- Court: 9th Circuit Court of Appeals Archives
- Area(s) of Law: Civil Law
- Date Filed: 08-25-2015
- Case #: 12-56674
- Judge(s)/Court Below: Circuit Judge Bea for the Court; Circuit Judges Pregerson and Tallman; Dissent by Pregerson
- Full Text Opinion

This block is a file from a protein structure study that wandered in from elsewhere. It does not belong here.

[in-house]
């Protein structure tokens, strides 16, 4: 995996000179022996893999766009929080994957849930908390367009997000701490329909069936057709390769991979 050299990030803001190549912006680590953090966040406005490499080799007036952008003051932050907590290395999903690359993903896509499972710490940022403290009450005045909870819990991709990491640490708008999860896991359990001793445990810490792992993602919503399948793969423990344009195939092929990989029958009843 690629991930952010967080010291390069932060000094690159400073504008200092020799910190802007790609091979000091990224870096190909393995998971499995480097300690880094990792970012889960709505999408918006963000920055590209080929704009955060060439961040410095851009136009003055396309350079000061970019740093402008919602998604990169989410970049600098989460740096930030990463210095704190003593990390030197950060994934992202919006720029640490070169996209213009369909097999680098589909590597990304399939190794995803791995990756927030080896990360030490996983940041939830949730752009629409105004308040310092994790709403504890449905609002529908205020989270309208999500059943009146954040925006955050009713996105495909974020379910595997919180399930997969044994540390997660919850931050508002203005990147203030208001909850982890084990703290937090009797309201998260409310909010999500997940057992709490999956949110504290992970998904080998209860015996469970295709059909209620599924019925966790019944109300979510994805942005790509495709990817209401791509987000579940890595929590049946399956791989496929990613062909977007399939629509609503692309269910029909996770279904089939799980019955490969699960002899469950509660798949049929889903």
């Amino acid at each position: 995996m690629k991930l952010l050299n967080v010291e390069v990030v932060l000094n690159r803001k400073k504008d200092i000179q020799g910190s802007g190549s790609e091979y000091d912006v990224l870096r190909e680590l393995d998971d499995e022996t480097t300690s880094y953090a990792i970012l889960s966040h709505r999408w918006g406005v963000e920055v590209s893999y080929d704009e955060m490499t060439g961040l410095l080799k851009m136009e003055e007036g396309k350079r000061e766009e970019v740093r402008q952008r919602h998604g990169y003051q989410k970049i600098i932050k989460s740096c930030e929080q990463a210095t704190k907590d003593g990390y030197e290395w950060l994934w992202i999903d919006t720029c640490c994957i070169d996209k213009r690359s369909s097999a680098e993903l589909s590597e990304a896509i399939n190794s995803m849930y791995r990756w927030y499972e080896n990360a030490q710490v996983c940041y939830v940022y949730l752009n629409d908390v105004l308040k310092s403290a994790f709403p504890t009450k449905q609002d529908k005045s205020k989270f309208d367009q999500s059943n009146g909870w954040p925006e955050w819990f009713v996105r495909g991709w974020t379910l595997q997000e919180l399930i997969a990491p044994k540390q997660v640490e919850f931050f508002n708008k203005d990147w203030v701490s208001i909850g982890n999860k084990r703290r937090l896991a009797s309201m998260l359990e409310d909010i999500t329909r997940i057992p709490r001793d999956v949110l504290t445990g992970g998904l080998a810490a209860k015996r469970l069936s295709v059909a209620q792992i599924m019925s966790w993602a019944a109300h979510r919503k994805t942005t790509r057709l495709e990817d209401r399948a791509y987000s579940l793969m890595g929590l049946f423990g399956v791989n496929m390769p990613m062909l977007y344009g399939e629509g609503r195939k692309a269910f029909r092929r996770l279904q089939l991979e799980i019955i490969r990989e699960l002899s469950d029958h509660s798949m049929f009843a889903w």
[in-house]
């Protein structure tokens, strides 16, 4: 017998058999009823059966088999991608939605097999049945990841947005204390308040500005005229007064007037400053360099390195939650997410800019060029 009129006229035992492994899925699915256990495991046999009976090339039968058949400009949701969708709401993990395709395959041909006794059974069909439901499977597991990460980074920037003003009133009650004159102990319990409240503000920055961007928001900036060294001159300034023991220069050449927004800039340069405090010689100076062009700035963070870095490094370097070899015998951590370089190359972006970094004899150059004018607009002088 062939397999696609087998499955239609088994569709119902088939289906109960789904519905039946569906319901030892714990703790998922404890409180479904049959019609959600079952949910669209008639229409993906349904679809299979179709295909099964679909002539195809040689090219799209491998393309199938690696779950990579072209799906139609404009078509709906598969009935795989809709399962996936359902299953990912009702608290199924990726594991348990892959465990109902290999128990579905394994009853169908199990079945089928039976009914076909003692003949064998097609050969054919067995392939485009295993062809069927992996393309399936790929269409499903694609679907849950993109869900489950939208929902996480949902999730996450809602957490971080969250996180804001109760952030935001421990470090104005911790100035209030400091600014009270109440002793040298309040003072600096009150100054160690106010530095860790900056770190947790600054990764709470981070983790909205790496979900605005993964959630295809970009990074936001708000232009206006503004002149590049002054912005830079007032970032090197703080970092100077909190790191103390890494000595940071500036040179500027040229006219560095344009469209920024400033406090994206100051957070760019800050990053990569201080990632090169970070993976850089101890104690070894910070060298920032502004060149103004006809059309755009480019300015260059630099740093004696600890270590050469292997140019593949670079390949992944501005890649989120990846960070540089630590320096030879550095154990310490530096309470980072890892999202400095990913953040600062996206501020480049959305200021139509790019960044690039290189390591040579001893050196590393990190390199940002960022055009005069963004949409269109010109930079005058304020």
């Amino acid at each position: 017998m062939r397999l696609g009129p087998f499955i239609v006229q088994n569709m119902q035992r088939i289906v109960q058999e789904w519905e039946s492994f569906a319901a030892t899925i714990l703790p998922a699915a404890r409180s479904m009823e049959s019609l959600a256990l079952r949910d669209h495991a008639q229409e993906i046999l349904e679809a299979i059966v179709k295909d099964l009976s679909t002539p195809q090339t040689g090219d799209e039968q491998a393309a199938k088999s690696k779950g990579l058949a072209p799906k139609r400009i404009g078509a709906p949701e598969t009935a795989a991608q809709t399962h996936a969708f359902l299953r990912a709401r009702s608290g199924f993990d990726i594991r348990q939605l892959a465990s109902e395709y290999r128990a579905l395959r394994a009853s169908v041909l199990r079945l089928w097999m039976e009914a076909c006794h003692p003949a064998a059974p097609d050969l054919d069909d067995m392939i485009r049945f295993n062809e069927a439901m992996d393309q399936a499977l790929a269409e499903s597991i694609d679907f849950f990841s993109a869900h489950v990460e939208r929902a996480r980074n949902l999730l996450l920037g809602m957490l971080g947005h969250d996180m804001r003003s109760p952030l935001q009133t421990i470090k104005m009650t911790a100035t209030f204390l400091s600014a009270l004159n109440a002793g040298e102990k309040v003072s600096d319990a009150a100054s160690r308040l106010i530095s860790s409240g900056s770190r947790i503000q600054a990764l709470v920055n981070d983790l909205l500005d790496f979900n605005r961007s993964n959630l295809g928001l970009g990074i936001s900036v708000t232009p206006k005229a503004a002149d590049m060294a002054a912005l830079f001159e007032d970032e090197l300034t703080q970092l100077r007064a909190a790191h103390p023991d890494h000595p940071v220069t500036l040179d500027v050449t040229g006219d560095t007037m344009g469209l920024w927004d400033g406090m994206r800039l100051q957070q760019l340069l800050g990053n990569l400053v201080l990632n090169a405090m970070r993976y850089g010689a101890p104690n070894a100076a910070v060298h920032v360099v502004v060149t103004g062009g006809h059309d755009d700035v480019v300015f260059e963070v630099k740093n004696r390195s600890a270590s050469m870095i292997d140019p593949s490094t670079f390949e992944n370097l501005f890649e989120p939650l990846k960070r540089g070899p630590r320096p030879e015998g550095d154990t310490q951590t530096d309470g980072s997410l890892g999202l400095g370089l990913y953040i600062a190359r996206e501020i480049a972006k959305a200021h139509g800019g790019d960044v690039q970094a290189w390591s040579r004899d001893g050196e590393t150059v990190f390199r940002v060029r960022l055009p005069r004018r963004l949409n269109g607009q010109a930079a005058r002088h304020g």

A putative class of guitar and guitar amplifier consumers alleged that between 2004 and 2009, Guitar Center, Inc. (“Guitar Center”), a musical instrument retailer, and various guitar manufacturers, along with the National Association of Music Merchants (“NAMM”), “conspired to implement minimum advertised-price polices (“MAP policies”),” and thus were in direct violation of § 1 of the Sherman Act. The Sherman Act prohibits “agreements that unreasonably restrain trade by restricting production, raising prices, or otherwise manipulating markets to the detriment of consumers.” Following limited discovery, the district court granted Guitar Center’s motion to dismiss for failure to state a claim. On appeal, the Ninth Circuit considered the reasonableness of such agreements within a supply chain, and distinguished between horizontal and vertical agreements. The panel explained that horizontal agreements, which are made between competitors, are many times violations of the Sherman Act per se, whereas vertical agreements, such as between manufacturer and retailer, are analyzed under the rule of reason. The rule of reason considers the facts, history, and reasons for the agreement to determine its effect on the market. The panel noted that either type of agreement may violate the Sherman Act. The panel found that the putative class did not sufficiently suggest a plausible basis to infer that a violating agreement had taken place through Guitar Center’s parallel conduct with the manufacturers in combination with several “plus factors,” which indicate coordinated action. The panel therefore affirmed the district court’s dismissal of the complaint. AFFIRMED.